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inflammation. These findings should pave the way toward in vivo experiments to test the effects of fully oxidized β-carotene in feedlot cattle. ABBREVIATIONS BAL Bronchoalveolar lavage EBTr Bovine embryonic tracheal FITC Fluorescein

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in American Journal of Veterinary Research

Abstract

Objective

To determine the role of tissue factor (TF) in the coagulation events leading to intra-alveolar fibrin deposition and intravascular thrombosis associated with pneumonic pasteurellosis in cattle.

Animals

Healthy 2- to 4-week-old male Holstein calves.

Procedures

Blood and bronchoalveolar lavage samples were collected before and at 1, 2, 4, and 6 hours after inoculation of saline solution or Pasteurella haemolytica. Total leukocyte count, platelet count, plasma total protein concentration, prothrombin time, and partial thromboplastin time were measured in blood samples. Total nucleated cell count, total protein concentration, and procoagulant activity were measured in bronchoalveolar lavage samples. Additionally, platelet survival in blood, platelet accumulation in affected lung tissue, and gross and microscopic lung lesions were determined.

Results

Administration of TF monoclonal antibodies (MAB) TF1-1F7 prevented the decrease in platelet survival and the increase in bronchoalveolar lavage fluid TF-dependent procoagulant activity observed in calves not treated with MAB TF1-1F7 antibody, but did not attenuate the increase in lavage fluid neutrophil numbers and total protein concentration. MAB TF1-1F7 administration reduced the percentage of lung affected by pneumonic lesions from 51.81 % to 10.40% and attenuated intra-alveolar deposition of fibrin, neutrophils, and erythrocytes.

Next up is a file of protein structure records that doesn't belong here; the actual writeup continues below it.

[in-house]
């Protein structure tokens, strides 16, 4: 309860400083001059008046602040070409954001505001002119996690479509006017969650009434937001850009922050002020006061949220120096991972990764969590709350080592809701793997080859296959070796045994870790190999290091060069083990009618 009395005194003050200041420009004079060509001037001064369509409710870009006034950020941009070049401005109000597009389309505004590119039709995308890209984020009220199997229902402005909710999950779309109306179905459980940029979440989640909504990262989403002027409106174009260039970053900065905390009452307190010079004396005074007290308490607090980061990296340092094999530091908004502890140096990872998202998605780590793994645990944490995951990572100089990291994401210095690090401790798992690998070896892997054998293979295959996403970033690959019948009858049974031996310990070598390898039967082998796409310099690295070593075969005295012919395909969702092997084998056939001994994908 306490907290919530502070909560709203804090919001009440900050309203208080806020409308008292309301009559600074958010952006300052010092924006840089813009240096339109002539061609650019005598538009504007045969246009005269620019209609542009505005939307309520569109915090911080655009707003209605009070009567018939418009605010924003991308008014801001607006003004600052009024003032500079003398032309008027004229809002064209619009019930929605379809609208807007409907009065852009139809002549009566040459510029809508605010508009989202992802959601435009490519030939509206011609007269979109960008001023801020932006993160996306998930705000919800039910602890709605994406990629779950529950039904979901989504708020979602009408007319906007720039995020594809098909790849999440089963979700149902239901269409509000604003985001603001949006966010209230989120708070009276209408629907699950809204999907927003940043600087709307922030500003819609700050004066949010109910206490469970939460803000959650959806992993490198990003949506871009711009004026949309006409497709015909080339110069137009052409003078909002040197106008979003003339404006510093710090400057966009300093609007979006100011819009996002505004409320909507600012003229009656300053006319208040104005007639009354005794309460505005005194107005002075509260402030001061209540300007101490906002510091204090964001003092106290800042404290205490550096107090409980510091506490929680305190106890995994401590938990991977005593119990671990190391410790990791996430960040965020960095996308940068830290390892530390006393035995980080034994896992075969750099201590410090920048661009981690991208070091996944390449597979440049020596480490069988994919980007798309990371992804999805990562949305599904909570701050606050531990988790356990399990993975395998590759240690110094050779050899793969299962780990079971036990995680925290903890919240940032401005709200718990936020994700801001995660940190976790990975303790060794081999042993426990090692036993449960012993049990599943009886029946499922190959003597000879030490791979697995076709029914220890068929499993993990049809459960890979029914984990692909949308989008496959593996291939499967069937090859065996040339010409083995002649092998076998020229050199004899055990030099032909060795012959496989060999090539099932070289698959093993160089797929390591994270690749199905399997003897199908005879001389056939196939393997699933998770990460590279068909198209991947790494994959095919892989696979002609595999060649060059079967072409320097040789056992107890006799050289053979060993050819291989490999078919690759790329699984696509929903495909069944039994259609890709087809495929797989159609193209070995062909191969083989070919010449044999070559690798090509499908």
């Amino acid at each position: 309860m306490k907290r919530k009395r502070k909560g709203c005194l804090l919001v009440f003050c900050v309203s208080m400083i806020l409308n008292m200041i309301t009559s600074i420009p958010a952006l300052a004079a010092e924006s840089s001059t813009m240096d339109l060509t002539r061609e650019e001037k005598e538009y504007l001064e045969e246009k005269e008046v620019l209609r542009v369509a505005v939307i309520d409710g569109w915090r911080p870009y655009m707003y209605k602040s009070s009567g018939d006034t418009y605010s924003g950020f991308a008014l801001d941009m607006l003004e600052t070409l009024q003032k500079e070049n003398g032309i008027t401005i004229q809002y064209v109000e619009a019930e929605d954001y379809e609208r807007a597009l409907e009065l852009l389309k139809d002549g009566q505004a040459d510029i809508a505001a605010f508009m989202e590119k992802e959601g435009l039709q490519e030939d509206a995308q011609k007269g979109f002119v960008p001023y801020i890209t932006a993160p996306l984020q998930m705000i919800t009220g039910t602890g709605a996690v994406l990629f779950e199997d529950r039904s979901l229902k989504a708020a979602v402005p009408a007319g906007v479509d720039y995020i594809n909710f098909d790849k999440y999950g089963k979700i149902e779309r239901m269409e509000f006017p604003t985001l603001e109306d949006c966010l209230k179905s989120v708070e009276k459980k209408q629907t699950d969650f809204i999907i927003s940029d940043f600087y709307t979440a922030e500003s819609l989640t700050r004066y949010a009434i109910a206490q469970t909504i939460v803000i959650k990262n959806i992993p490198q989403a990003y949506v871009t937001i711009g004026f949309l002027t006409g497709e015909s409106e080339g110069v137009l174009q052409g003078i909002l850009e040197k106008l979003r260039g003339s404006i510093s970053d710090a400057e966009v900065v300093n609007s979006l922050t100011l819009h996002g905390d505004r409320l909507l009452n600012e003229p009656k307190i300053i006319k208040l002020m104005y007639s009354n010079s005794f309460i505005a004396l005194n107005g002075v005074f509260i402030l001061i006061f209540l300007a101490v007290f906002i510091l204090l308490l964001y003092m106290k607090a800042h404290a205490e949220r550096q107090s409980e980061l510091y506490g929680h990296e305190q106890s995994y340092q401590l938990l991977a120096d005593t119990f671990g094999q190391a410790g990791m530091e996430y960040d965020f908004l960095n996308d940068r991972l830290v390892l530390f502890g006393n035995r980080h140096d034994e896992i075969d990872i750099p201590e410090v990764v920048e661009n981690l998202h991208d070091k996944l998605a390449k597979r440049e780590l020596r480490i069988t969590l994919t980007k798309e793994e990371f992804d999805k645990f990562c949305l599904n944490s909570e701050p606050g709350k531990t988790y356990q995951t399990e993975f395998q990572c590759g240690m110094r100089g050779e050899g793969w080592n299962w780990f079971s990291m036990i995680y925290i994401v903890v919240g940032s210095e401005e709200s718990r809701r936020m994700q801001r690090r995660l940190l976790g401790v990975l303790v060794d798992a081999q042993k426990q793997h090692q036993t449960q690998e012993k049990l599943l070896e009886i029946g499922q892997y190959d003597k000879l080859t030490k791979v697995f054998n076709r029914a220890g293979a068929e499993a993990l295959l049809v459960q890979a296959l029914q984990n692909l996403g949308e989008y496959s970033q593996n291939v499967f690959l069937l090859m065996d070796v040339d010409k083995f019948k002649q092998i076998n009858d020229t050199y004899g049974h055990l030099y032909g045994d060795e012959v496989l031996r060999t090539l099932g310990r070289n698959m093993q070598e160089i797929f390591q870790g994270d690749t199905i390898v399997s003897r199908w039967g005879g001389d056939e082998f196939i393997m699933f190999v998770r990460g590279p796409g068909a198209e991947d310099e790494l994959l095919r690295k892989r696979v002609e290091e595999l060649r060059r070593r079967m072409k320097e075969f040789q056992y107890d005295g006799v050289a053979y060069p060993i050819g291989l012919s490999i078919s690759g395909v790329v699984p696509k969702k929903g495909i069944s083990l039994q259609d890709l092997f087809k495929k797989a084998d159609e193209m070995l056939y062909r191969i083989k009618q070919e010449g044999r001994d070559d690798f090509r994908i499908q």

Conclusion

Intra-alveolar fibrin deposition and activation of coagulation in cattle with pneumonic pasteurellosis is, at least in part, mediated by TF.

Clinical Relevance

Treatments that neutralize TF activity may attenuate lung injury in cattle with pneumonic pasteurellosis (Am J Vet Res 1997;58:28–33)

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in American Journal of Veterinary Research

SUMMARY

Alpha 2-(β1-glycoprotein may be found free in horse serum or complexed with α-1-proteinase inhibitor to form pre-α2-elastase inhibitor. There has been little information published concerning α2-β1-glycoprotein and its possible tissue sources in horses. A peroxidase-antiperoxidase technique was used to identify α2-(β1 -glycoprotein in buffy coat and bone marrow neutrophils of healthy horses. Macrophages and neutrophils in bronchoalveolar lavage samples from clinically normal horses and from horses with chronic pulmonary disease also were positive for α2-(β1-glycoprotein. Alpha 2-β1-glycoprotein was identified in some instances in normal equine hepatocytes of formalin- fixed liver sections. In formalin-fixed lung sections from horses with chronic, small-airway disease and chronic bronchointerstitial pneumonia, α2-β1-glycoprotein was observed in some airway secretions and in macrophages.

Free access
in American Journal of Veterinary Research

Abstract

Objective

To investigate the effects of anti-inflammatory drugs on lipopolysaccharide-induced procoagulant activity of bovine alveolar macrophages.

Design

Procoagulant activity was induced in bovine alveolar macrophages from 4 healthy Holstein calves aged 6 to 16 weeks by incubation with lipopolysaccharide. 3 anti-inflammatory drugs were used at 4 concentrations and 3 times to pretreat the alveolar macrophages. Results were analyzed to determine whether drug, concentration, or exposure period had a significant (P> 0.05) effect.